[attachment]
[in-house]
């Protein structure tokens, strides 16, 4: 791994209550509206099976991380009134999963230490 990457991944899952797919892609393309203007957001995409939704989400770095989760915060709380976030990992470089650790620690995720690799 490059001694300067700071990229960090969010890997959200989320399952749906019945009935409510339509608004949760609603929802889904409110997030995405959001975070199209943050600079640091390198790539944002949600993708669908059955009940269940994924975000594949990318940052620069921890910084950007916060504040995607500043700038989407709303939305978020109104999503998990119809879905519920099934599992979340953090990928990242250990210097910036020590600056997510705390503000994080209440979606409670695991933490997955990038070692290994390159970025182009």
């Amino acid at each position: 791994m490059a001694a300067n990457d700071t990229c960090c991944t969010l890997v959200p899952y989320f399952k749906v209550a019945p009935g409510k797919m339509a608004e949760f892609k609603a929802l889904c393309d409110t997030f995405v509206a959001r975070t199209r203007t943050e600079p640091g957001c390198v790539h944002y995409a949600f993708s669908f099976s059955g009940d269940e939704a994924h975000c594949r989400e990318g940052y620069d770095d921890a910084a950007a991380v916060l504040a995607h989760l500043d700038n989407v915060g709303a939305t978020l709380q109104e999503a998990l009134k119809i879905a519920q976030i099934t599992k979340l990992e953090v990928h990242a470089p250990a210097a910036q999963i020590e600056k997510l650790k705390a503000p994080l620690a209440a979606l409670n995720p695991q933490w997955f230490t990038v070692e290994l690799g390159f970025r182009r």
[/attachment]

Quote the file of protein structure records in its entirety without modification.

[in-house]
């Protein structure tokens, strides 16, 4: 791994209550509206099976991380009134999963230490 990457991944899952797919892609393309203007957001995409939704989400770095989760915060709380976030990992470089650790620690995720690799 490059001694300067700071990229960090969010890997959200989320399952749906019945009935409510339509608004949760609603929802889904409110997030995405959001975070199209943050600079640091390198790539944002949600993708669908059955009940269940994924975000594949990318940052620069921890910084950007916060504040995607500043700038989407709303939305978020109104999503998990119809879905519920099934599992979340953090990928990242250990210097910036020590600056997510705390503000994080209440979606409670695991933490997955990038070692290994390159970025182009």
């Amino acid at each position: 791994m490059a001694a300067n990457d700071t990229c960090c991944t969010l890997v959200p899952y989320f399952k749906v209550a019945p009935g409510k797919m339509a608004e949760f892609k609603a929802l889904c393309d409110t997030f995405v509206a959001r975070t199209r203007t943050e600079p640091g957001c390198v790539h944002y995409a949600f993708s669908f099976s059955g009940d269940e939704a994924h975000c594949r989400e990318g940052y620069d770095d921890a910084a950007a991380v916060l504040a995607h989760l500043d700038n989407v915060g709303a939305t978020l709380q109104e999503a998990l009134k119809i879905a519920q976030i099934t599992k979340l990992e953090v990928h990242a470089p250990a210097a910036q999963i020590e600056k997510l650790k705390a503000p994080l620690a209440a979606l409670n995720p695991q933490w997955f230490t990038v070692e290994l690799g390159f970025r182009r």